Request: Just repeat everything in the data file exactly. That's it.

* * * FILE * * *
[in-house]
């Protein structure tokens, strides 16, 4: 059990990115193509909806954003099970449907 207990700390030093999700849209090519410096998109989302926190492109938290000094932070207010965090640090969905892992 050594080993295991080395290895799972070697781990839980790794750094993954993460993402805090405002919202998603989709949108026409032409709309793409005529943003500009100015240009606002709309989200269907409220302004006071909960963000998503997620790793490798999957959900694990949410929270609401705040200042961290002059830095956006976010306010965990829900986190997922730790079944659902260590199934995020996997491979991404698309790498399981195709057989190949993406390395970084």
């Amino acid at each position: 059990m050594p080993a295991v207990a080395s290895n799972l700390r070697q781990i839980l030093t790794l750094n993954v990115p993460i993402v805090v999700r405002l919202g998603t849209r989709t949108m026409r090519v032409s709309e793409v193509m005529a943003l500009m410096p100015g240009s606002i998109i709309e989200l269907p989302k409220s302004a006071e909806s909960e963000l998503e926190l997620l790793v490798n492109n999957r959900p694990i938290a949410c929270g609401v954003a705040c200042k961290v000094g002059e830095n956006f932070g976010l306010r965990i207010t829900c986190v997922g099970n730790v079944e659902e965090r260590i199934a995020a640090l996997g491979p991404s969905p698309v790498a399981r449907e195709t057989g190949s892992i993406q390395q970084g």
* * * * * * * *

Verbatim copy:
[in-house]
């Protein structure tokens, strides 16, 4: 059990990115193509909806954003099970449907 207990700390030093999700849209090519410096998109989302926190492109938290000094932070207010965090640090969905892992 050594080993295991080395290895799972070697781990839980790794750094993954993460993402805090405002919202998603989709949108026409032409709309793409005529943003500009100015240009606002709309989200269907409220302004006071909960963000998503997620790793490798999957959900694990949410929270609401705040200042961290002059830095956006976010306010965990829900986190997922730790079944659902260590199934995020996997491979991404698309790498399981195709057989190949993406390395970084």
């Amino acid at each position: 059990m050594p080993a295991v207990a080395s290895n799972l700390r070697q781990i839980l030093t790794l750094n993954v990115p993460i993402v805090v999700r405002l919202g998603t849209r989709t949108m026409r090519v032409s709309e793409v193509m005529a943003l500009m410096p100015g240009s606002i998109i709309e989200l269907p989302k409220s302004a006071e909806s909960e963000l998503e926190l997620l790793v490798n492109n999957r959900p694990i938290a949410c929270g609401v954003a705040c200042k961290v000094g002059e830095n956006f932070g976010l306010r965990i207010t829900c986190v997922g099970n730790v079944e659902e965090r260590i199934a995020a640090l996997g491979p991404s969905p698309v790498a399981r449907e195709t057989g190949s892992i993406q390395q970084g």